Researchers Recommend Regularly Updating Family History of Cancer

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A new study found that doctors and patients need to regularly talk about and update the patient's family history of cancer -- including breast cancer.

The research was published in July 2011 in the Journal of the American Medical Association.

A person's family history of breast cancer can affect:

  • how doctors determine breast cancer risk
  • the type of breast cancer screening tests recommended
  • the best time to start breast cancer screening
  • whether or not genetic counseling and testing might be a good option
  • the steps that might be taken to reduce breast cancer risk -- including diet and lifestyle changes, medicines, or protective surgery (prophylactic mastectomy or ovary removal)

Researchers analyzed the medical and family histories of more than 11,000 people participating in the long-term, ongoing study (also called a registry) called the Cancer Genetics Network. All the people in the study have a personal or family history of cancer.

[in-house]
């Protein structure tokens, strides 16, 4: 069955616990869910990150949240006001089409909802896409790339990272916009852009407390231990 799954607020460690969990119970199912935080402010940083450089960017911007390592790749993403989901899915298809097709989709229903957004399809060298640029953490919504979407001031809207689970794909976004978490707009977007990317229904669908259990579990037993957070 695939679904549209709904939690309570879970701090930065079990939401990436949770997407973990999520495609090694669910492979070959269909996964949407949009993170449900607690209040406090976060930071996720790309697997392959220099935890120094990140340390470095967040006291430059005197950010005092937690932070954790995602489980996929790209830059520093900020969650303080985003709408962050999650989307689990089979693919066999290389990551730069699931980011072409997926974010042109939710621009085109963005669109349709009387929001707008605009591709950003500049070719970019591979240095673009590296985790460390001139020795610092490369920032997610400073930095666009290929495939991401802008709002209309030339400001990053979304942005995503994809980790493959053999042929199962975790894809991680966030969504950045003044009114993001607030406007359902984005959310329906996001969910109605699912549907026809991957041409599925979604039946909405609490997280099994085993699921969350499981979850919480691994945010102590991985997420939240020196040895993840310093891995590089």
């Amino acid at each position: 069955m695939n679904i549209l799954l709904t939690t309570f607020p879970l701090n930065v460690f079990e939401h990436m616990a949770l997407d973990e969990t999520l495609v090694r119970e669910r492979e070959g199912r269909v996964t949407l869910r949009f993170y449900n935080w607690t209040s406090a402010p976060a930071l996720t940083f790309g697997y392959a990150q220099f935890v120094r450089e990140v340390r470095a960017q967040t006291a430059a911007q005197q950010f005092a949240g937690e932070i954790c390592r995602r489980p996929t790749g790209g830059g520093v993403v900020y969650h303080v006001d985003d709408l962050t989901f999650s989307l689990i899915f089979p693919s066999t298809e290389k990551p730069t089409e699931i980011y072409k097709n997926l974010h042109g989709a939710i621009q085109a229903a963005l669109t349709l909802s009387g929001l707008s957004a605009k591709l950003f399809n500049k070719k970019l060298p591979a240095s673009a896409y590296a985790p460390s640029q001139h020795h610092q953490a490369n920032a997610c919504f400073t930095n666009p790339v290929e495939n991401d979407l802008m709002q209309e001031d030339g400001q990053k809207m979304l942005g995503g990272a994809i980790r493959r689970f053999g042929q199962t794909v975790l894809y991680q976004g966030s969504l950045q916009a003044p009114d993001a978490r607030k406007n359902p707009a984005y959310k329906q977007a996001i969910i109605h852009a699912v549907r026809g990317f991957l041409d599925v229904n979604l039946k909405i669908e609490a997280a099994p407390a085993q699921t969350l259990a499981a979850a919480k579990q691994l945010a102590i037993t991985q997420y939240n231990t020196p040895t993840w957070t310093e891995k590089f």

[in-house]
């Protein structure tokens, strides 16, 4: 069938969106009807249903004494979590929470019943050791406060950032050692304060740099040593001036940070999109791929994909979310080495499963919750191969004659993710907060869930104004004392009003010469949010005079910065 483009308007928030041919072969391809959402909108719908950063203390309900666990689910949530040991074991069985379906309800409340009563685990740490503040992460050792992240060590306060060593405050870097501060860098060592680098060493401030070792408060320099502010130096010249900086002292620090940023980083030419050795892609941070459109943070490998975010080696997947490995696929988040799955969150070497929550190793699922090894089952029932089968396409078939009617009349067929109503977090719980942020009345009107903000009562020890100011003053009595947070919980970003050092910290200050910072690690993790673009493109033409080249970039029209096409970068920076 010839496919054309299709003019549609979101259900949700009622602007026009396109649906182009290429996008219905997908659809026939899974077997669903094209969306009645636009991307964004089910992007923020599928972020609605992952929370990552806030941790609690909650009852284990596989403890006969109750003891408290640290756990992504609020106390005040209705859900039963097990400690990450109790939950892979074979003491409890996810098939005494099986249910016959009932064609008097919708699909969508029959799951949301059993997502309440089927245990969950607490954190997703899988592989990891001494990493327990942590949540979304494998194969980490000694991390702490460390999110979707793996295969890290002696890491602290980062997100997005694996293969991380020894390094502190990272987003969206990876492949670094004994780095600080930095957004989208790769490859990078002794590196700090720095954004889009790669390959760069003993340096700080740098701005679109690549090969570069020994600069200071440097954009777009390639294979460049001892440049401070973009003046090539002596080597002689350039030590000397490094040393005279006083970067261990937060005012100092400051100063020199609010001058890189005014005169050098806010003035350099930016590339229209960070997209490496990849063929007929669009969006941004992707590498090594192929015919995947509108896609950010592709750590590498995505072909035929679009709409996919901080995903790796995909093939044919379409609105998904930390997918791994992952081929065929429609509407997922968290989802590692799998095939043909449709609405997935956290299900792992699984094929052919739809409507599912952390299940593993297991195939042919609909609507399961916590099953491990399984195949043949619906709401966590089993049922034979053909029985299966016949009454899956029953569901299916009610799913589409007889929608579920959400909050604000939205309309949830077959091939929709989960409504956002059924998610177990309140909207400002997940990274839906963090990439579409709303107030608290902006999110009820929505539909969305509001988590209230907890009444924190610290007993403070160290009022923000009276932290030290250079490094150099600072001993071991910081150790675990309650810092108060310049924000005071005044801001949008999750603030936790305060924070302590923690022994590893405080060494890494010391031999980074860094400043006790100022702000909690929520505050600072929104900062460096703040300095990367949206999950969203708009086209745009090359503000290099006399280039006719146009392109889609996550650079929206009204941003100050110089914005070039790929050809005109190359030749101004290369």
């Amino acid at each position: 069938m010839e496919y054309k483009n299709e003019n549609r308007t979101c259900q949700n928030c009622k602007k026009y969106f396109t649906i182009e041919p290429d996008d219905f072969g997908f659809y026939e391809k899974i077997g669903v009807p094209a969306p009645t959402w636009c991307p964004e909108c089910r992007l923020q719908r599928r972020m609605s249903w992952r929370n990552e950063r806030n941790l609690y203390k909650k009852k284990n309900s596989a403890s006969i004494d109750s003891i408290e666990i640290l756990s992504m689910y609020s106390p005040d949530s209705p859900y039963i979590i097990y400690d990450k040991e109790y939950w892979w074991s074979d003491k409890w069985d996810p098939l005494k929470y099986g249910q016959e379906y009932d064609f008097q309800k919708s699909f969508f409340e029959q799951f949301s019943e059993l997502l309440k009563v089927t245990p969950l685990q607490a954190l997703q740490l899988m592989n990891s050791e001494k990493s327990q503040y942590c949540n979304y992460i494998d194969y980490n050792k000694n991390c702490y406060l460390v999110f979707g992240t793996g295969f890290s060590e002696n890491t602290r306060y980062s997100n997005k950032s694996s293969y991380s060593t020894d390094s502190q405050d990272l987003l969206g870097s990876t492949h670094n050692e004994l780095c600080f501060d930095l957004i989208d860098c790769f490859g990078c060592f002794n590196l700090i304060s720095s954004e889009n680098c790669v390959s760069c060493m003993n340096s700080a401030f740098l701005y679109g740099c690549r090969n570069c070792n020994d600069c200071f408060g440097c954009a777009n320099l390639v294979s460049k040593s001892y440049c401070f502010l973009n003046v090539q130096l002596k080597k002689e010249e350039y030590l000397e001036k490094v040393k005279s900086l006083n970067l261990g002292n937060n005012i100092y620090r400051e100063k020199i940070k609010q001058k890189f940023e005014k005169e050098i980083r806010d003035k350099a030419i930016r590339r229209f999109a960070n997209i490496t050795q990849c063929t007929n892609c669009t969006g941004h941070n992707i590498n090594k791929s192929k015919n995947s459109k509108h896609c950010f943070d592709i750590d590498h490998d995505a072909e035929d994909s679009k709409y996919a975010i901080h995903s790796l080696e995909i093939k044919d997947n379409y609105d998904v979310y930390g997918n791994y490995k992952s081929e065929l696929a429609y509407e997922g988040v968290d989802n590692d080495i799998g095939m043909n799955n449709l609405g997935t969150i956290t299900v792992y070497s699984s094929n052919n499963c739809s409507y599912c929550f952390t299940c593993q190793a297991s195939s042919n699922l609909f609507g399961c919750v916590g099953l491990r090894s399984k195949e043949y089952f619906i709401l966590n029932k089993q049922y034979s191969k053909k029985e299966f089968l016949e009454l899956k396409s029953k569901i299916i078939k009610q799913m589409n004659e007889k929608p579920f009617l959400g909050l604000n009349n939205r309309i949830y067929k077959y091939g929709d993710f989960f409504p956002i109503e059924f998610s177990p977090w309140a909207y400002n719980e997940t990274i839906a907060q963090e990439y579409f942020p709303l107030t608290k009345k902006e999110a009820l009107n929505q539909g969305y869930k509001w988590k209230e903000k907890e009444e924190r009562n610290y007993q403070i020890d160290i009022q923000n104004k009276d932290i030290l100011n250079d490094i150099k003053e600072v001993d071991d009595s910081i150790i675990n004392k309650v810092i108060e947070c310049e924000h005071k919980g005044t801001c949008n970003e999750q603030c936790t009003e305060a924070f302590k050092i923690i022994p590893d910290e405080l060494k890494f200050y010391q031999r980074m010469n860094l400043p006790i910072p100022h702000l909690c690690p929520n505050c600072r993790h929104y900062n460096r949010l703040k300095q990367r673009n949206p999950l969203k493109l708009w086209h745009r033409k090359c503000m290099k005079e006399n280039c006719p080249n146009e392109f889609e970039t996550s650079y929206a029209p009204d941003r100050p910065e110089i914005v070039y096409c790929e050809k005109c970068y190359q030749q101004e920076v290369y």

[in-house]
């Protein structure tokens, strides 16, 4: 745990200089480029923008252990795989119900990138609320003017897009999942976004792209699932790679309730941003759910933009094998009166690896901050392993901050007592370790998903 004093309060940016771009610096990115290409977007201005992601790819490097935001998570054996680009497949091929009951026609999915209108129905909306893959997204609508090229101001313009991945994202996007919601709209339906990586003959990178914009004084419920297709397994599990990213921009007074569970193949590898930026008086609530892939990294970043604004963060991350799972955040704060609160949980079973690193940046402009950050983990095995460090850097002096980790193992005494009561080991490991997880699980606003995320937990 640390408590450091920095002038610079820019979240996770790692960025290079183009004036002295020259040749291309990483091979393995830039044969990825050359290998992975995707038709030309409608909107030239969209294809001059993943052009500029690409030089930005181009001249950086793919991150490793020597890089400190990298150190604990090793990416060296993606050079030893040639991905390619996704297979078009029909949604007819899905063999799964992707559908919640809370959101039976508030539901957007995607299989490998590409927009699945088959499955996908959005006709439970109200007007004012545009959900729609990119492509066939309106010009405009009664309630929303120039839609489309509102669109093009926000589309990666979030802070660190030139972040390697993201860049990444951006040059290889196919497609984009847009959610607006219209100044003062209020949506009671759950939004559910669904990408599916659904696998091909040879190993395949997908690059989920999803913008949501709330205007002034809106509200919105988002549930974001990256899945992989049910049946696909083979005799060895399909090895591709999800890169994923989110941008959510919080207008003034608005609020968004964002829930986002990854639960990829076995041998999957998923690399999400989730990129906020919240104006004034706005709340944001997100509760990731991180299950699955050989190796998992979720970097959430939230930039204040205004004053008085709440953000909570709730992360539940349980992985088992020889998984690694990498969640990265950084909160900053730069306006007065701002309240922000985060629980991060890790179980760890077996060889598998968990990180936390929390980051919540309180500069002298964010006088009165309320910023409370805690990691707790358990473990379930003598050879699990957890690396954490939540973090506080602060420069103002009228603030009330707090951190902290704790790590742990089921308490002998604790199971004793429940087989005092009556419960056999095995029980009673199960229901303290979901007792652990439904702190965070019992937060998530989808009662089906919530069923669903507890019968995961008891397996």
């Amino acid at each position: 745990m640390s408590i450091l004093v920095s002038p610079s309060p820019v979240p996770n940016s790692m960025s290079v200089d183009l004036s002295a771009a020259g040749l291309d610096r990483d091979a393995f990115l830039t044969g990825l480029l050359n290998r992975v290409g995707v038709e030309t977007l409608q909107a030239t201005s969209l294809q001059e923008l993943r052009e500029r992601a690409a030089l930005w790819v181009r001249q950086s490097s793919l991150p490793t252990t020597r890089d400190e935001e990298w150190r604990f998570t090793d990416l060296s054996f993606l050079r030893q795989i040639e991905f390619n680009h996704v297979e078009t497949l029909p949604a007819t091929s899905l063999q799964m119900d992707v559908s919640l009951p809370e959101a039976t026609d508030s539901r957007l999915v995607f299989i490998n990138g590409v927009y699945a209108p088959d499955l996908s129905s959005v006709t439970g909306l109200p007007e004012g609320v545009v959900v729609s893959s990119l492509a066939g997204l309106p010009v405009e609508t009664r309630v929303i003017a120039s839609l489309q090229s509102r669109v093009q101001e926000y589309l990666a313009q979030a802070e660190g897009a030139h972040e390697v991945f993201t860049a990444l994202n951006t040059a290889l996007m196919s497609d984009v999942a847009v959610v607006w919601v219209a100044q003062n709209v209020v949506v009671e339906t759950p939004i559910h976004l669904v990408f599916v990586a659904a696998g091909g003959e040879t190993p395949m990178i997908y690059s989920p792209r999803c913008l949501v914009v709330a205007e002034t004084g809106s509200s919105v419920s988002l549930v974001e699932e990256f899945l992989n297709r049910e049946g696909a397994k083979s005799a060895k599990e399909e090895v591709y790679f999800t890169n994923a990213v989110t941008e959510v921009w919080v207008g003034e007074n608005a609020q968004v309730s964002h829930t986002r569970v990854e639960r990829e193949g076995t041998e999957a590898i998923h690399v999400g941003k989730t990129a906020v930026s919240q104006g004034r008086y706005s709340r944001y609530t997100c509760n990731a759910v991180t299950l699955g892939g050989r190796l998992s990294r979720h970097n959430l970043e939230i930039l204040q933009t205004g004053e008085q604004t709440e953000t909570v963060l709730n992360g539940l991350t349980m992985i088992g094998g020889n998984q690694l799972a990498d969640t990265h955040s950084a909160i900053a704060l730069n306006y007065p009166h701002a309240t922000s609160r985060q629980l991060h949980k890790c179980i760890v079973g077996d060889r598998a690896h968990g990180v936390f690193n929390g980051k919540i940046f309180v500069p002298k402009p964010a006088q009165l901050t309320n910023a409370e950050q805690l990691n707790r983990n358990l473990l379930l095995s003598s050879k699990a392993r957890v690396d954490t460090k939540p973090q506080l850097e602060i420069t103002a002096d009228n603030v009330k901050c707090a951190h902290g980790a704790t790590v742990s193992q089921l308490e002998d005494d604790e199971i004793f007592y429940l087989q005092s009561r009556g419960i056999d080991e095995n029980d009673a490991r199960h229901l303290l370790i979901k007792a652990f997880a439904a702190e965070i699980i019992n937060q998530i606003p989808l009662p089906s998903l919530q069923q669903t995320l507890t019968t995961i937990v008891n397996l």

The researchers looked at the percentage of people considered at high risk for colon, prostate, and/or breast cancer at different times in the study. Anyone at high risk was eligible for high-risk cancer screening.

More family members were diagnosed with cancer as the study progressed. So as people in the study grew older, more of them were eligible for high-risk cancer screening:

  • 2.1% of people were eligible for high-risk colon cancer screening at age 30; 7.1% were eligible at age 50
  • 0.9% of men were eligible for high-risk prostate cancer screening at age 30; 2% were eligible at age 50
  • 7.2% of women were eligible for high-risk breast cancer screening at age 30; 11.4% were eligible at age 50

Based on the results, the researchers recommend that doctors and patients talk about and update family cancer history -- including family history of breast cancer -- every 5 to 10 years. Doing this helps doctors figure out if a person's cancer risk has changed from average to high over time. If risk does go up, it could mean that a special high-risk cancer screening plan is needed.

Make it a routine to review and update your family health history -- including any new breast cancer diagnoses in your family -- with your doctor during your regularly scheduled visits. All the adults in your extended family should do the same. If you or anyone in your family needs help understanding or explaining the family's health history, ask a doctor or other health professional for assistance.

To learn more about breast cancer risk and how you can keep your risk as low as it can be, visit the Breastcancer.org Lower Your Risk section.

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